WASHINGTON — Inserting his voice into a big night for Republicans, President Barack Obama appealed to Iowa Democrats Tuesday during the first balloting in the GOP presidential campaign, seeking to counter months of withering criticism in the state that launched his presidential ambitions four years ago.

Obama told party activists in a live video teleconference that because of their support, the Iraq war ended, a major health care reform bill was signed into law and the military’s “don’t ask, don’t tell” policy on gays ended.

“Because of you, because of all the memories I have of being in your living rooms, meeting you in a diner or seeing you over in a campaign office, I have never lost that same source of inspiration that drove me to embark on this journey in the first place,” Obama told Democrats attending precinct caucuses.

Obama outlined his progress during the first term and asked party activists for their help as Republicans made their first step toward choosing a challenger. Beyond its early voting status, Iowa was expected to be hotly contested in the November election.

“We’re battling millions of dollars of negative advertising and lobbyists and special interests who don’t want to see the change that you worked so hard for to fully take root,” Obama said.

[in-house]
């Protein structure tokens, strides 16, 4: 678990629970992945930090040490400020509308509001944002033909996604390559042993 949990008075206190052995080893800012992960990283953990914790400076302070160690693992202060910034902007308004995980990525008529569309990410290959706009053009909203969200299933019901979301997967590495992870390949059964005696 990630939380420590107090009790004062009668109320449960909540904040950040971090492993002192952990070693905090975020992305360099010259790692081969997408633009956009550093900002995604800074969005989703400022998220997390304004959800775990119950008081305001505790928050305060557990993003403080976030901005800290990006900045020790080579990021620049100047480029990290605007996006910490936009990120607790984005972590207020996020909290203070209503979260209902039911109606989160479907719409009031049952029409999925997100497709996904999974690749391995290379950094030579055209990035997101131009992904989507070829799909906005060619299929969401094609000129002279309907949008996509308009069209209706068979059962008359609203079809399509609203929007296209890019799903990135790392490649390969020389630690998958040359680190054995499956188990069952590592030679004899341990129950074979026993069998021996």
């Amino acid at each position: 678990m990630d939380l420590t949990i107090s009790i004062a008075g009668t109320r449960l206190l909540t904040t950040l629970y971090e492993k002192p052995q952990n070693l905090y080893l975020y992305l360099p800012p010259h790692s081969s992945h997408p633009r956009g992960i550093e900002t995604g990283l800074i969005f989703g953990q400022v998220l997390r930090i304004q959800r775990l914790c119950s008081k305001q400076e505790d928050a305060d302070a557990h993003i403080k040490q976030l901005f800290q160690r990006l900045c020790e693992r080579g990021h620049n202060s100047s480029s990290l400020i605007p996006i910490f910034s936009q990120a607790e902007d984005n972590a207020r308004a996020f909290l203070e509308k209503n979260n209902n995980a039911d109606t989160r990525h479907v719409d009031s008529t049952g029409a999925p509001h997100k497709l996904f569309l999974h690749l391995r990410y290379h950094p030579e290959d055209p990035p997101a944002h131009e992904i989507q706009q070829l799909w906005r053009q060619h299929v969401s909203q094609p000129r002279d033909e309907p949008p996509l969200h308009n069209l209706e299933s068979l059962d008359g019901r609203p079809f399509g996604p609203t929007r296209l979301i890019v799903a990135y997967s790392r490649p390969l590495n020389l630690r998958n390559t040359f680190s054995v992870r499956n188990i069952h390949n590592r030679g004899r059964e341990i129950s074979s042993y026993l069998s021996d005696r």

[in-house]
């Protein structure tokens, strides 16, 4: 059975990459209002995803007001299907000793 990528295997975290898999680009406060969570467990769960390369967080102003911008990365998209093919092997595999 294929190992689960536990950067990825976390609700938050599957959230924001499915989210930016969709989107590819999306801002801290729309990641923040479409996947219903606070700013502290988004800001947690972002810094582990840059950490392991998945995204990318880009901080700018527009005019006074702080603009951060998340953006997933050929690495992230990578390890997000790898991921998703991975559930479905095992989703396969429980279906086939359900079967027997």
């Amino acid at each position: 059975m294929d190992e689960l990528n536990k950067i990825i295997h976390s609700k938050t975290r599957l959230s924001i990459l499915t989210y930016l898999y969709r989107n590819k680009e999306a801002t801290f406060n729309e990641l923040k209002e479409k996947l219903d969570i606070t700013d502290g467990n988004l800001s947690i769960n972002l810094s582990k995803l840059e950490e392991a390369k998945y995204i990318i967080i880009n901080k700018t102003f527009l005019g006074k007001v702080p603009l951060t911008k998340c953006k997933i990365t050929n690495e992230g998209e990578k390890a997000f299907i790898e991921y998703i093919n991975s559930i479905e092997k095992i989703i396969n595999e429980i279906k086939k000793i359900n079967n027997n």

“The problems that we’ve been dealing with over the last three years, they didn’t happen overnight and we’re not going to fix them overnight,” he said. “We’ve been making steady progress.”

Obama wasted little time getting back in front of voters following a Hawaiian vacation spent largely out of the spotlight.

He will travel to Cleveland today for an event focused on the economy.

The president used the video teleconference to talk directly with voters, an approach that encountered some audio problems during the short speech and question-and-answer session.

Obama was seeking to counter months of pounding by Republicans in Iowa and by the Republican National Committee, which has assailed Obama’s economic record and tagged him as a president who has failed to live up to lofty expectations.

“Three years later, the president’s promises of hope and change have been replaced with a record of failed leadership and policies that have made the economy worse,” RNC spokeswoman Kirsten Kukowski said.

Iowa has switched its support in each of the past three elections, supporting Obama in 2008, Republican President George W. Bush in 2004 and Democrat Al Gore in 2000.